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State subsidies for battery cell production: For information on risks and side effects, please do not consult policymakers or recipients of incentives

April 18, 2019
Not least because they fear that the trend towards electromobility may cause losses in value added and job cuts in Germany, policymakers are debating subsidies for national battery cell production. From a regulatory perspective, supporting local manufacturing would be dubious and comes with high economic risks. On princi-ple, German automakers ought to be better judges than policymakers, both with regard to the indispensability of battery cell manufacturing in Germany and its long-term profitability. The state is not needed, at least not as a source of subsidies. [more]

More documents from Eric Heymann

127 (13-24)
January 27, 2020
A country’s prosperity is still closely linked to its energy consumption. As 80% of the global energy consumed is based on fossil fuels, high prosperity (measured as GDP per capita) tends to imply high per-capita CO₂ emissions. France is the G20 country which is closest to the goal of being quite prosperous on the one hand and keeping its per-capita carbon emissions relatively low on the other. Nevertheless, France is far from being a climate-neutral economy (which is the political goal). [more]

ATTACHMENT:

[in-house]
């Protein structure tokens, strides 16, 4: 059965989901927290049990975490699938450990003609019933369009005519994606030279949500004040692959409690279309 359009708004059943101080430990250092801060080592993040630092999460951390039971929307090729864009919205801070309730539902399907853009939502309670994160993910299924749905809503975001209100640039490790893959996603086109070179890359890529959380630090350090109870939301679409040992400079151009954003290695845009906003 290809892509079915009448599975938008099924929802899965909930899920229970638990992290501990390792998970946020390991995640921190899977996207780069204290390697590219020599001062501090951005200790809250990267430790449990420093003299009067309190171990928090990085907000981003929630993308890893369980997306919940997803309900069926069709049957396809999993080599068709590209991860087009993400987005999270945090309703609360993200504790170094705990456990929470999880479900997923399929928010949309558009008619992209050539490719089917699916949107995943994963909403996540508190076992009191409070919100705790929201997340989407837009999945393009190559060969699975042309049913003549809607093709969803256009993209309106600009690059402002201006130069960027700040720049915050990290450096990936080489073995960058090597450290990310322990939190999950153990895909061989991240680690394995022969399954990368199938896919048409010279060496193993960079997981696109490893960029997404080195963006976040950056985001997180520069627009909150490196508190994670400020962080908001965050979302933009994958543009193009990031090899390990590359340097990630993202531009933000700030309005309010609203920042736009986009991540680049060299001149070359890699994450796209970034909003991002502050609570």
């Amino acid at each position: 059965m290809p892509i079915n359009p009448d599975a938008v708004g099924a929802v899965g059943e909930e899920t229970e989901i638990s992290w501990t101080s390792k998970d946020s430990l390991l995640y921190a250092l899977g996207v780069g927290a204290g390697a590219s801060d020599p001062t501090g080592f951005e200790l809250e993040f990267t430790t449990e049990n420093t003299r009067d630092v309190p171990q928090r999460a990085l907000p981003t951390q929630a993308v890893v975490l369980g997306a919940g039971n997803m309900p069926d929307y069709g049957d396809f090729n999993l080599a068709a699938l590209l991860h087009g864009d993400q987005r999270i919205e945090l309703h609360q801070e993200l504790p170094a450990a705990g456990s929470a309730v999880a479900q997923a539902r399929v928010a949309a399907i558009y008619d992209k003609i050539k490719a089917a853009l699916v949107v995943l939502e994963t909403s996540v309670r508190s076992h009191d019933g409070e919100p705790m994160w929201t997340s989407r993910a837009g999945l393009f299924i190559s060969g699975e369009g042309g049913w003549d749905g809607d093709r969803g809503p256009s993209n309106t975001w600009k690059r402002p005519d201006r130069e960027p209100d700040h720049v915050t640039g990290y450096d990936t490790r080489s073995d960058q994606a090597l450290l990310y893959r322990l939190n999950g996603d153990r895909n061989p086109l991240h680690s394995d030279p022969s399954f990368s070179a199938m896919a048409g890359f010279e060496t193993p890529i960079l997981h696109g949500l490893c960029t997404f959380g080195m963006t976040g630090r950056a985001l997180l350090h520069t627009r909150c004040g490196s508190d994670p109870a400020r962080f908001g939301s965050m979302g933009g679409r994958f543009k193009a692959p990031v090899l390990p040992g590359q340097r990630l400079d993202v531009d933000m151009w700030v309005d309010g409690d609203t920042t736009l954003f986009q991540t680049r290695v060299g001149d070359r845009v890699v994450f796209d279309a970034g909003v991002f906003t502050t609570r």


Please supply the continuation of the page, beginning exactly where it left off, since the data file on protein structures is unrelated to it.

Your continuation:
January 9, 2020
The shift towards alternative propulsion technologies, such as e-mobility, is currently the biggest challenge for the global auto industry. So far, this structural change is driven mainly by government regulation and not so much by market forces. At the moment, electric vehicles only have significant market shares if they are heavily subsidised. While e-cars can help to reduce carbon emissions in the EU, the favourable climate effect will be smaller than many supporters of electric mobility expect. A higher market share of e-cars will lead to manageable job losses in the German auto industry; however, local factors are key for value added. [more]
December 20, 2019